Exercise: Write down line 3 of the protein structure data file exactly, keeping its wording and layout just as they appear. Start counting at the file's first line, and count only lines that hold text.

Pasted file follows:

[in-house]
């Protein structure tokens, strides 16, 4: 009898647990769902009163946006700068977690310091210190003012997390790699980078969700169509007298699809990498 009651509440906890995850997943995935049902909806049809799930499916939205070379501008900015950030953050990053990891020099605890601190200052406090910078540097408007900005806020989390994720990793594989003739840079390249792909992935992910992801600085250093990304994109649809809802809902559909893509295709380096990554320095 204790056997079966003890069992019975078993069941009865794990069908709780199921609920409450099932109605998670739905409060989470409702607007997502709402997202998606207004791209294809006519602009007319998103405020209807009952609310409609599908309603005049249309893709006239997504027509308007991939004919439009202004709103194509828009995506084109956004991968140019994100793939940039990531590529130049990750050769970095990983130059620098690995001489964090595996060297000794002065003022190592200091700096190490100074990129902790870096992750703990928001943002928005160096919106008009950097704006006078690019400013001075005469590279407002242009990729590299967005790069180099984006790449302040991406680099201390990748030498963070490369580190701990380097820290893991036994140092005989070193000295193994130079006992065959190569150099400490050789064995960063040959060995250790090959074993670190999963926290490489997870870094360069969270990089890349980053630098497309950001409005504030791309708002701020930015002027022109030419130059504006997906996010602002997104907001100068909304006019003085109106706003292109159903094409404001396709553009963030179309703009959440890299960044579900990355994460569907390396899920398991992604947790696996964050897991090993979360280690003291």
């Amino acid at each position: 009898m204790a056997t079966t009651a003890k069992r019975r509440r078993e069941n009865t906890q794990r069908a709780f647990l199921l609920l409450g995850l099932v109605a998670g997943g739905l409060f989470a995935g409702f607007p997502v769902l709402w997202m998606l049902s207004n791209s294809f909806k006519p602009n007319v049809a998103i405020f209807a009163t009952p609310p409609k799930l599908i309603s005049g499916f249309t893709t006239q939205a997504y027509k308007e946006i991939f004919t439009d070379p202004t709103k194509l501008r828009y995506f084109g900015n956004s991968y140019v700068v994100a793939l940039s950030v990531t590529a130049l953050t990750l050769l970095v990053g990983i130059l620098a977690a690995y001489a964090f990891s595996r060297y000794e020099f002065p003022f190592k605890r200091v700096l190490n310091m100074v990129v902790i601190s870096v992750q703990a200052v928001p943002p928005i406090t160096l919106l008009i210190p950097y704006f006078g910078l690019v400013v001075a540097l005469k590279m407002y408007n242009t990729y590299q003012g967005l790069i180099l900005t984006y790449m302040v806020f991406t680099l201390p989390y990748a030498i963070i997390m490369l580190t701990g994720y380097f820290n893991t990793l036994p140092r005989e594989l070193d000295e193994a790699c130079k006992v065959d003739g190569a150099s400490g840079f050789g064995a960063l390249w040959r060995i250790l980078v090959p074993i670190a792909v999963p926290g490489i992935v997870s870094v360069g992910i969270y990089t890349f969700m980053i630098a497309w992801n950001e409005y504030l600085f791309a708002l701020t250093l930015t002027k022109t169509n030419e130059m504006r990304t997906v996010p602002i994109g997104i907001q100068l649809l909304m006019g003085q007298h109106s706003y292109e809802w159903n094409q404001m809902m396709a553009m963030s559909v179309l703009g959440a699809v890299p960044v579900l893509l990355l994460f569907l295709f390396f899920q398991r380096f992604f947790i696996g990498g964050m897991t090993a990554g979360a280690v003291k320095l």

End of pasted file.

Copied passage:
């Amino acid at each position: 009898m204790a056997t079966t009651a003890k069992r019975r509440r078993e069941n009865t906890q794990r069908a709780f647990l199921l609920l409450g995850l099932v109605a998670g997943g739905l409060f989470a995935g409702f607007p997502v769902l709402w997202m998606l049902s207004n791209s294809f909806k006519p602009n007319v049809a998103i405020f209807a009163t009952p609310p409609k799930l599908i309603s005049g499916f249309t893709t006239q939205a997504y027509k308007e946006i991939f004919t439009d070379p202004t709103k194509l501008r828009y995506f084109g900015n956004s991968y140019v700068v994100a793939l940039s950030v990531t590529a130049l953050t990750l050769l970095v990053g990983i130059l620098a977690a690995y001489a964090f990891s595996r060297y000794e020099f002065p003022f190592k605890r200091v700096l190490n310091m100074v990129v902790i601190s870096v992750q703990a200052v928001p943002p928005i406090t160096l919106l008009i210190p950097y704006f006078g910078l690019v400013v001075a540097l005469k590279m407002y408007n242009t990729y590299q003012g967005l790069i180099l900005t984006y790449m302040v806020f991406t680099l201390p989390y990748a030498i963070i997390m490369l580190t701990g994720y380097f820290n893991t990793l036994p140092r005989e594989l070193d000295e193994a790699c130079k006992v065959d003739g190569a150099s400490g840079f050789g064995a960063l390249w040959r060995i250790l980078v090959p074993i670190a792909v999963p926290g490489i992935v997870s870094v360069g992910i969270y990089t890349f969700m980053i630098a497309w992801n950001e409005y504030l600085f791309a708002l701020t250093l930015t002027k022109t169509n030419e130059m504006r990304t997906v996010p602002i994109g997104i907001q100068l649809l909304m006019g003085q007298h109106s706003y292109e809802w159903n094409q404001m809902m396709a553009m963030s559909v179309l703009g959440a699809v890299p960044v579900l893509l990355l994460f569907l295709f390396f899920q398991r380096f992604f947790i696996g990498g964050m897991t090993a990554g979360a280690v003291k320095l």